Looking for a book on spirituality we can encounter a text from the emblematic title: “Promote your spiritual business“. In the digital world in which we live, indeed, we easily bump into well-advertised proposals for spiritual activities, often of a commercial nature.
The most intimate aspect of our existence has become one of the many cultural and social services, accessible from anywhere and almost for all (obviously at a fair price). Everyone can choose the proposal that he prefers, or opt for different types, thus creating his own spiritual dimension. Even us Catholics, it is useless to deny it, we are submitting to this trend. In this scenario, the social media are perceived by many as a genuine religious and theological authority.
It then determines a dichotomy between those who turn to these practices to show themselves and who, instead, is actually moved by the humble need of an interior discovery. At one time the spirituality required silence, discretion and peace: the exact opposite to what the market proposes today. This creates an additional distortion, which has now become standard: the ever-greater distance between the spiritual message worthy to be transmitted – which must grow in silence and with patience – and the act of diffusion itself.
You must communicate, but what? Today everyone wants to teach but no one has time and desire to learn. Many want to write and publish books, but always less people read. Almost everyone wants to be a teacher, almost no one a disciple.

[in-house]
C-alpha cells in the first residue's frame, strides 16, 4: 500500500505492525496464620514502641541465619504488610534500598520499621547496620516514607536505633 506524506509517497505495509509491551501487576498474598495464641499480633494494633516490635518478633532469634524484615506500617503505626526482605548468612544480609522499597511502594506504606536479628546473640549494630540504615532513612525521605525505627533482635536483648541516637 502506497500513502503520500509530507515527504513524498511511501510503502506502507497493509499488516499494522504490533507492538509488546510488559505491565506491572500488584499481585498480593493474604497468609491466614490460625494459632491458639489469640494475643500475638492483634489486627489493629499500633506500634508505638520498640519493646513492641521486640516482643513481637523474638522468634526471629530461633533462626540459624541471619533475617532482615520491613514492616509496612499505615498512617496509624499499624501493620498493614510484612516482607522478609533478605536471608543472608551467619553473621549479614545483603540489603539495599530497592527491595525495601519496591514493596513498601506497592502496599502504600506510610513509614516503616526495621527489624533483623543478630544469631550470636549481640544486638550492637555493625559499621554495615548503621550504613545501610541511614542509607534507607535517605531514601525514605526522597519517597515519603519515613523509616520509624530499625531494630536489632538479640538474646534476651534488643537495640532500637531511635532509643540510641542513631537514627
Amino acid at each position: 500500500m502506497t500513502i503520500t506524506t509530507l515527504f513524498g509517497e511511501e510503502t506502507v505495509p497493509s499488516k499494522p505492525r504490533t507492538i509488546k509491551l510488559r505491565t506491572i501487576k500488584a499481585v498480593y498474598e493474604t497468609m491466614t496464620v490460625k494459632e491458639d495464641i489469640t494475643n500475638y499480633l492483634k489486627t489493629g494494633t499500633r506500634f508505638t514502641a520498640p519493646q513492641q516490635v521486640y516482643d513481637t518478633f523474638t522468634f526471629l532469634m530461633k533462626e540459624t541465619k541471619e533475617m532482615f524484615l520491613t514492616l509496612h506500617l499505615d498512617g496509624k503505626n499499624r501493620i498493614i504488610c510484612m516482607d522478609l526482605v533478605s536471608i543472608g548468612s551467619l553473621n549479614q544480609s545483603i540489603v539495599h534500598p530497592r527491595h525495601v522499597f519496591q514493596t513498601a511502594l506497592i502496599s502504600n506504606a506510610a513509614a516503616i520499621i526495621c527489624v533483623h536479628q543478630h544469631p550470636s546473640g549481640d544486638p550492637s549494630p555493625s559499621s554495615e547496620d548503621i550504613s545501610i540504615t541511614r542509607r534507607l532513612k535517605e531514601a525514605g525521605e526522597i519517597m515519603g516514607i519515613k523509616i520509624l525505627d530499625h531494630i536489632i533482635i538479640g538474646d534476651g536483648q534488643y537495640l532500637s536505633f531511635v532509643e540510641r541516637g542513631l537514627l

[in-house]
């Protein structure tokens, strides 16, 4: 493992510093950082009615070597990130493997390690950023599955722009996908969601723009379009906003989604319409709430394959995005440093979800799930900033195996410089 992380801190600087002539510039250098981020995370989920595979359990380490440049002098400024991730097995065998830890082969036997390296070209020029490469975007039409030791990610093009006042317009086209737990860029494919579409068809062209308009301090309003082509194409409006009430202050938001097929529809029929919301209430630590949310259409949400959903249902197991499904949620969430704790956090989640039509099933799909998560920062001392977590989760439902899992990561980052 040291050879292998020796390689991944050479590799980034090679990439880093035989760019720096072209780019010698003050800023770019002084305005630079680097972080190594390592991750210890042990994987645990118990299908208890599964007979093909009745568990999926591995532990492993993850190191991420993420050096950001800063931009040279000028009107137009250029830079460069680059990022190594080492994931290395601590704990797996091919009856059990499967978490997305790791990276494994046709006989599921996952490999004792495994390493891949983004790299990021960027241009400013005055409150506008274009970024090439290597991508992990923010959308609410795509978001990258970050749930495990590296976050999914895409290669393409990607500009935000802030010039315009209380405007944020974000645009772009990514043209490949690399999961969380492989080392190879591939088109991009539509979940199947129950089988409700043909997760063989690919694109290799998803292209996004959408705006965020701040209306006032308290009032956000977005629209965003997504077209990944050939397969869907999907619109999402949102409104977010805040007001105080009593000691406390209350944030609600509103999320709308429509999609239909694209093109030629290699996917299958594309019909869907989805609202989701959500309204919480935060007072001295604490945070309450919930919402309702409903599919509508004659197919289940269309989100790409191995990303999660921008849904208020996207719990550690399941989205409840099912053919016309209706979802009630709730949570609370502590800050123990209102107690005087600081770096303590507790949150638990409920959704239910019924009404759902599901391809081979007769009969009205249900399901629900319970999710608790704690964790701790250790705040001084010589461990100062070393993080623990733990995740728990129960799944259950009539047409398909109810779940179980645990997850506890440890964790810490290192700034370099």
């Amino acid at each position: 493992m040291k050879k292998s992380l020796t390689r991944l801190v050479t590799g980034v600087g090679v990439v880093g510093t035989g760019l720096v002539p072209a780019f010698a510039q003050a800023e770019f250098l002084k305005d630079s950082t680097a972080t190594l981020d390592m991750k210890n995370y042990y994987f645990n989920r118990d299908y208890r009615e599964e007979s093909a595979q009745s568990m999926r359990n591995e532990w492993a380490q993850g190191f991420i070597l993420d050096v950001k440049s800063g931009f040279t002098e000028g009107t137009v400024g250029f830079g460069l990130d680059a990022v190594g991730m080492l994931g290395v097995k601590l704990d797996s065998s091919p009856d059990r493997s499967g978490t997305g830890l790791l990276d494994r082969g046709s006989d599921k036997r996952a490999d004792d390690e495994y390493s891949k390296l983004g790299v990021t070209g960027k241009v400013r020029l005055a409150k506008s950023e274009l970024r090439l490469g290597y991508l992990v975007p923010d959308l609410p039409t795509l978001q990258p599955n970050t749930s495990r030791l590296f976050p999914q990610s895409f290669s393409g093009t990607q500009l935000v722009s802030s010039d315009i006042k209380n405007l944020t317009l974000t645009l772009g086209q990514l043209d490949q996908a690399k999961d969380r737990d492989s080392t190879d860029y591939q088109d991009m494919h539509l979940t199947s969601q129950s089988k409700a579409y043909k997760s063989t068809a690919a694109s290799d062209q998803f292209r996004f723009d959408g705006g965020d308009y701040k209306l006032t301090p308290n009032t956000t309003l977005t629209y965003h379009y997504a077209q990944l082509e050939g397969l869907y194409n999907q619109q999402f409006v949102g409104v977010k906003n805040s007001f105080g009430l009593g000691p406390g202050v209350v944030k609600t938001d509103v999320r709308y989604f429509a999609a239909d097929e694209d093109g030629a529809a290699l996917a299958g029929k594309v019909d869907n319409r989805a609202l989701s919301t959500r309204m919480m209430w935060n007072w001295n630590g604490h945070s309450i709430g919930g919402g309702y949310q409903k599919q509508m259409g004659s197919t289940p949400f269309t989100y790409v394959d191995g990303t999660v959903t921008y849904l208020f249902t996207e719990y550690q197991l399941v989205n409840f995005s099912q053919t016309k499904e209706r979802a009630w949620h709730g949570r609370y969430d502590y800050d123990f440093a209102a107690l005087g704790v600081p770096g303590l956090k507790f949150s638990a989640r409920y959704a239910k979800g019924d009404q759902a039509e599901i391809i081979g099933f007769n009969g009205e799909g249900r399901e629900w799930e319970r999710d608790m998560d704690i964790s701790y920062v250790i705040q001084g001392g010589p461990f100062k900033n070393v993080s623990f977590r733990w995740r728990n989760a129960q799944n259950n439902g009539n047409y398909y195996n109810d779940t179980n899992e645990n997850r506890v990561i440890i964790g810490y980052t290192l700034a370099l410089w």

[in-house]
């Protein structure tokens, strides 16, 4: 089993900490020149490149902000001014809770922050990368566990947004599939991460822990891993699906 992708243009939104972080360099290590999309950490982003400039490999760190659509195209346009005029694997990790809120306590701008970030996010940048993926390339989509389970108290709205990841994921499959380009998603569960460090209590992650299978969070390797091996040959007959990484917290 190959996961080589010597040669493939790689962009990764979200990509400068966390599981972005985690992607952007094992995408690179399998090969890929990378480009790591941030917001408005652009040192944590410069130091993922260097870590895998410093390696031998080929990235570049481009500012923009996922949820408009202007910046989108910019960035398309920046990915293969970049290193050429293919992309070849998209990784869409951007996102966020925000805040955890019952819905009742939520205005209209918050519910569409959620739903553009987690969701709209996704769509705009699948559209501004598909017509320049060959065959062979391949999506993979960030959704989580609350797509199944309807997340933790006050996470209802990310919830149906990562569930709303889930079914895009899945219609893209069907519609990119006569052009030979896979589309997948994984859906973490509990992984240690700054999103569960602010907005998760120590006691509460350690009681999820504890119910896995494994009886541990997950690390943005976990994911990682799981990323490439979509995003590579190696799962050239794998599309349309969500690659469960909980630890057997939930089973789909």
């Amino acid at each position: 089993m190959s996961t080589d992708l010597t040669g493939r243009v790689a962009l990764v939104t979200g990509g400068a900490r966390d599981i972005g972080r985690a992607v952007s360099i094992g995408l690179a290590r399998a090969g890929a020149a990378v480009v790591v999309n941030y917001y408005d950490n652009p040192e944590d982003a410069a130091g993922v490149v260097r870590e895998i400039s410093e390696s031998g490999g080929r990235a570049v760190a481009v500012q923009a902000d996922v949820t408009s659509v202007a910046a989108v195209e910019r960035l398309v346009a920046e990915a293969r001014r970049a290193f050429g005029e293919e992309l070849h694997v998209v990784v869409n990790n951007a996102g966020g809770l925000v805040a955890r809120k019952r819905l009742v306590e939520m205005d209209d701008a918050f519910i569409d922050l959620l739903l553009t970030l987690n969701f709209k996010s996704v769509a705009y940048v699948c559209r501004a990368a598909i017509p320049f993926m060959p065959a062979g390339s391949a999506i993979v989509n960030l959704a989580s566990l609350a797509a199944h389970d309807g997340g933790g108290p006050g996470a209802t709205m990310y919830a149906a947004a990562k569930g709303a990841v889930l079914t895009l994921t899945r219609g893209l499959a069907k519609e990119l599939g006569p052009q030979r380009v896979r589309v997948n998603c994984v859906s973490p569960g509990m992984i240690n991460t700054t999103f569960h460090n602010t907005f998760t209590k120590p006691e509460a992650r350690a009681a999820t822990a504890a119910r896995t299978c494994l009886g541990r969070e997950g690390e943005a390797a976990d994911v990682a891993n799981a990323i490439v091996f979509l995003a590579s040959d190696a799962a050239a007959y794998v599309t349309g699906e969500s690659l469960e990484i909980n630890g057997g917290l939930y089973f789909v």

It is worth remembering that the true masters of spirituality, the wise saints, did not strive for teaching. On the contrary, when they were asked to share their knowledge they were embarrassed and they often refused. Let us ask then another question: when does teaching begin? Usually the people or the disciples were the one asking to be educated. But first they had to be interested in learning and after a long search, find a teacher.
All the masters (or presumed such) should follow this example: do not expose themselves and wait for someone to ask them a teaching. But is there still someone who searches for a master? Who is able to withstand the proposals that come from the market, including the spiritual one?
This is a very topical theme, but too often neglected. Especially when we try to evangelize it is necessary to have something deep to transmit: our authentic experience of Jesus. But if we invest all our communicative energy in the search of an audience, would we be able to maintain a little energy for the spiritual one?
The monastic tradition teaches us that the content is more important than the contact. One thing that today seems impossible. But is it really so? Will a spiritual value have its “public” without the need of a marketing operation? A question that we leave open…